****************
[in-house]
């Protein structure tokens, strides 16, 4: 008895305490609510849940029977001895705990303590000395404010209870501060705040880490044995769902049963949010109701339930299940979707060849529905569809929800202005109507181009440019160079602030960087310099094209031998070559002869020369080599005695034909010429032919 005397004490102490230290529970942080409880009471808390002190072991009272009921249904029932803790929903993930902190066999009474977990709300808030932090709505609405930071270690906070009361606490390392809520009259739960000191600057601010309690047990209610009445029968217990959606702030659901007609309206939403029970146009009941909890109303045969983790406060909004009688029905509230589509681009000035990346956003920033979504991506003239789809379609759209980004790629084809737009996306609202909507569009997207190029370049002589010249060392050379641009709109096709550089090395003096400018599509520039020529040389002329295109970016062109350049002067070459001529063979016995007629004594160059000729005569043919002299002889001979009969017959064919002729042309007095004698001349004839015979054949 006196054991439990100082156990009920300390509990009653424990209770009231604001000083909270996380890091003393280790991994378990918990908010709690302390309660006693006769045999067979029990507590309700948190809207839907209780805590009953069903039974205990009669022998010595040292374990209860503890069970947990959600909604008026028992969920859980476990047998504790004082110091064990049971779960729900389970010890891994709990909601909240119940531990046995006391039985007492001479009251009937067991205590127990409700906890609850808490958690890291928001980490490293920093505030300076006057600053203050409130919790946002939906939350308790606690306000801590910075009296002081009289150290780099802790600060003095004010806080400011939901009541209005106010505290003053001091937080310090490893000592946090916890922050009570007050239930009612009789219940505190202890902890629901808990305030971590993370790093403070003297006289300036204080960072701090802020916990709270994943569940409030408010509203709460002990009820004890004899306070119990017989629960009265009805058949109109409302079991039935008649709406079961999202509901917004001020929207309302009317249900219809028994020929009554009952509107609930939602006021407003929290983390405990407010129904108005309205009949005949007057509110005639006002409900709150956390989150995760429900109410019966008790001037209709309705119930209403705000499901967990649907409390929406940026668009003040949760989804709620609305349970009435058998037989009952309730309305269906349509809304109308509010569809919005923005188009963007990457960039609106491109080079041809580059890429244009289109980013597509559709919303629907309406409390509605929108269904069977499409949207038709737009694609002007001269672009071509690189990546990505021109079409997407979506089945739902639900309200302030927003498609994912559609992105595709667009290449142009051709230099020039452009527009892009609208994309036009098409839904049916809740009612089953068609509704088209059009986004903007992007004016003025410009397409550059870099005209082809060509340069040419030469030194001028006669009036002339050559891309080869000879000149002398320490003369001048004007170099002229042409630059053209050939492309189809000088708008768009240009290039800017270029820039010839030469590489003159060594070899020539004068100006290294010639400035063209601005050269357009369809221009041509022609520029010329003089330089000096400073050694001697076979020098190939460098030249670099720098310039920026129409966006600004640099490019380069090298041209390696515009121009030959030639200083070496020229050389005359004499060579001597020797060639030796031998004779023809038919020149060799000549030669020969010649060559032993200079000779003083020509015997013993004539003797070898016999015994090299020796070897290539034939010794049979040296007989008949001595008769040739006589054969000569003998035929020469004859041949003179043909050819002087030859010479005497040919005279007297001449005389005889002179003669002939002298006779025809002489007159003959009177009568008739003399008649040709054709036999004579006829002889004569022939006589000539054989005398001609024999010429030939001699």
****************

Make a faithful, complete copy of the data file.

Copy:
[in-house]
């Protein structure tokens, strides 16, 4: 008895305490609510849940029977001895705990303590000395404010209870501060705040880490044995769902049963949010109701339930299940979707060849529905569809929800202005109507181009440019160079602030960087310099094209031998070559002869020369080599005695034909010429032919 005397004490102490230290529970942080409880009471808390002190072991009272009921249904029932803790929903993930902190066999009474977990709300808030932090709505609405930071270690906070009361606490390392809520009259739960000191600057601010309690047990209610009445029968217990959606702030659901007609309206939403029970146009009941909890109303045969983790406060909004009688029905509230589509681009000035990346956003920033979504991506003239789809379609759209980004790629084809737009996306609202909507569009997207190029370049002589010249060392050379641009709109096709550089090395003096400018599509520039020529040389002329295109970016062109350049002067070459001529063979016995007629004594160059000729005569043919002299002889001979009969017959064919002729042309007095004698001349004839015979054949 006196054991439990100082156990009920300390509990009653424990209770009231604001000083909270996380890091003393280790991994378990918990908010709690302390309660006693006769045999067979029990507590309700948190809207839907209780805590009953069903039974205990009669022998010595040292374990209860503890069970947990959600909604008026028992969920859980476990047998504790004082110091064990049971779960729900389970010890891994709990909601909240119940531990046995006391039985007492001479009251009937067991205590127990409700906890609850808490958690890291928001980490490293920093505030300076006057600053203050409130919790946002939906939350308790606690306000801590910075009296002081009289150290780099802790600060003095004010806080400011939901009541209005106010505290003053001091937080310090490893000592946090916890922050009570007050239930009612009789219940505190202890902890629901808990305030971590993370790093403070003297006289300036204080960072701090802020916990709270994943569940409030408010509203709460002990009820004890004899306070119990017989629960009265009805058949109109409302079991039935008649709406079961999202509901917004001020929207309302009317249900219809028994020929009554009952509107609930939602006021407003929290983390405990407010129904108005309205009949005949007057509110005639006002409900709150956390989150995760429900109410019966008790001037209709309705119930209403705000499901967990649907409390929406940026668009003040949760989804709620609305349970009435058998037989009952309730309305269906349509809304109308509010569809919005923005188009963007990457960039609106491109080079041809580059890429244009289109980013597509559709919303629907309406409390509605929108269904069977499409949207038709737009694609002007001269672009071509690189990546990505021109079409997407979506089945739902639900309200302030927003498609994912559609992105595709667009290449142009051709230099020039452009527009892009609208994309036009098409839904049916809740009612089953068609509704088209059009986004903007992007004016003025410009397409550059870099005209082809060509340069040419030469030194001028006669009036002339050559891309080869000879000149002398320490003369001048004007170099002229042409630059053209050939492309189809000088708008768009240009290039800017270029820039010839030469590489003159060594070899020539004068100006290294010639400035063209601005050269357009369809221009041509022609520029010329003089330089000096400073050694001697076979020098190939460098030249670099720098310039920026129409966006600004640099490019380069090298041209390696515009121009030959030639200083070496020229050389005359004499060579001597020797060639030796031998004779023809038919020149060799000549030669020969010649060559032993200079000779003083020509015997013993004539003797070898016999015994090299020796070897290539034939010794049979040296007989008949001595008769040739006589054969000569003998035929020469004859041949003179043909050819002087030859010479005497040919005279007297001449005389005889002179003669002939002298006779025809002489007159003959009177009568008739003399008649040709054709036999004579006829002889004569022939006589000539054989005398001609024999010429030939001699």